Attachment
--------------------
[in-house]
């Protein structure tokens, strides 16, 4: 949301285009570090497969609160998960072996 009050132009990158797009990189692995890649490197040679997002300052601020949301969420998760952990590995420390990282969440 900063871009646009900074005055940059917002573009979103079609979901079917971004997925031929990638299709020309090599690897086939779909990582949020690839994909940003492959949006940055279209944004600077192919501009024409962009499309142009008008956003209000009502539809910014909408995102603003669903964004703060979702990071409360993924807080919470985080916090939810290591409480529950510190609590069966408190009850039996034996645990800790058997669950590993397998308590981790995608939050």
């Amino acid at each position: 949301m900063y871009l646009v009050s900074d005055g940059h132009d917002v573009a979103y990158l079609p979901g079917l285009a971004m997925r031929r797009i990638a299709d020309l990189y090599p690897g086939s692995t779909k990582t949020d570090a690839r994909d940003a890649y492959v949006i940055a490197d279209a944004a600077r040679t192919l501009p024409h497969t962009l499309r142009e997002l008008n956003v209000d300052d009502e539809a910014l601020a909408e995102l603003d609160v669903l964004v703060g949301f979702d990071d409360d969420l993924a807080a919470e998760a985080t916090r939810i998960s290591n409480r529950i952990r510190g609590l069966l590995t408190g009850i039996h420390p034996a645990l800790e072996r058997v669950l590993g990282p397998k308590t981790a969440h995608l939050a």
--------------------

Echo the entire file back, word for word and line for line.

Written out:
[in-house]
């Protein structure tokens, strides 16, 4: 949301285009570090497969609160998960072996 009050132009990158797009990189692995890649490197040679997002300052601020949301969420998760952990590995420390990282969440 900063871009646009900074005055940059917002573009979103079609979901079917971004997925031929990638299709020309090599690897086939779909990582949020690839994909940003492959949006940055279209944004600077192919501009024409962009499309142009008008956003209000009502539809910014909408995102603003669903964004703060979702990071409360993924807080919470985080916090939810290591409480529950510190609590069966408190009850039996034996645990800790058997669950590993397998308590981790995608939050």
């Amino acid at each position: 949301m900063y871009l646009v009050s900074d005055g940059h132009d917002v573009a979103y990158l079609p979901g079917l285009a971004m997925r031929r797009i990638a299709d020309l990189y090599p690897g086939s692995t779909k990582t949020d570090a690839r994909d940003a890649y492959v949006i940055a490197d279209a944004a600077r040679t192919l501009p024409h497969t962009l499309r142009e997002l008008n956003v209000d300052d009502e539809a910014l601020a909408e995102l603003d609160v669903l964004v703060g949301f979702d990071d409360d969420l993924a807080a919470e998760a985080t916090r939810i998960s290591n409480r529950i952990r510190g609590l069966l590995t408190g009850i039996h420390p034996a645990l800790e072996r058997v669950l590993g990282p397998k308590t981790a969440h995608l939050a």